In the end, coach Bill Belichick must have felt Mankins' play and salary ($6.25 million)/cap charge ($10.5 million) were no longer aligned. Mankins may no longer have been elite -- his fourth-down missed block in the AFC title game comes to mind -- but he was certainly still playing at a high level.
So it appears his performance relative to cost this year and in future years ($6.75 million base salary in 2015 and 2016), the acquisition of Wright and the fourth-round pick, and also, the feeling that there are some capable young linemen (e.g. Josh Kline) in the pipeline created the perfect storm to spark a few-saw-it-coming trade. It was just a week ago, when asked about the offensive line, that Belichick said, "I think it's a real competitive group. They all work hard. They all have shown up well from time to time. We'll probably have some tough decisions there."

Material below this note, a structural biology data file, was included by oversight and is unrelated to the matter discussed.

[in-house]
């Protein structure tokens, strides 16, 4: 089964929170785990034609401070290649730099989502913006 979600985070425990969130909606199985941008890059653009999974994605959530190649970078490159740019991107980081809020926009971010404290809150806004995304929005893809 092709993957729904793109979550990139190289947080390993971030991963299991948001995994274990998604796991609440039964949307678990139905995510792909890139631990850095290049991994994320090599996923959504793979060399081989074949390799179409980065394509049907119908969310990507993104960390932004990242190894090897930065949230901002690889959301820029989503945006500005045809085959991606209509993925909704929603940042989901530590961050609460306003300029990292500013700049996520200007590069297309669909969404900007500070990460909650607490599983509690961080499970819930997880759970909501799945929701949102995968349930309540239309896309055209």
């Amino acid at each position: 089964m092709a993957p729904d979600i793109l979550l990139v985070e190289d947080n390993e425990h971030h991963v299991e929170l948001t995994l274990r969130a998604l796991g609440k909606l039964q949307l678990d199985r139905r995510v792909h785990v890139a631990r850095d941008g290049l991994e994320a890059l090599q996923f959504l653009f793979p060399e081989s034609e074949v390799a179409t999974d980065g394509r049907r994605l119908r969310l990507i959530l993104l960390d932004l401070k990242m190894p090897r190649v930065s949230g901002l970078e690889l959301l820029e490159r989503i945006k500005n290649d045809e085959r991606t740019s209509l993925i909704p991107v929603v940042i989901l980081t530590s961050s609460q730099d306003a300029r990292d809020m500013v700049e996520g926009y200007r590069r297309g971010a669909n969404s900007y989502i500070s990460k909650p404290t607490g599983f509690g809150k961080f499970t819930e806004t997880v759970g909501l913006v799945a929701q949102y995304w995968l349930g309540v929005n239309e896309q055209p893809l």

No one saw Mankins as being part of those tough decisions, especially given his standing as a team leader. As Buccaneers general manager Jason Licht, the former Patriots director of pro personnel, said Tuesday, "[I'm] a firsthand witness of what he means to the locker room as well."
The locker room void is significant, but Belichick, as we've seen over the years, takes emotion out of the equation to do what he feels is "best for the team." The Richard Seymour trade to Oakland in 2009 comes to mind along those lines, and there were some initial rocky moments in the locker room after that one.
By moving on from Mankins, it passes the torch a bit earlier than expected, as the team frees up some space to focus on some of their next contractual priorities, such as safety Devin McCourty, cornerback Darrelle Revis and offensive tackle Nate Solder.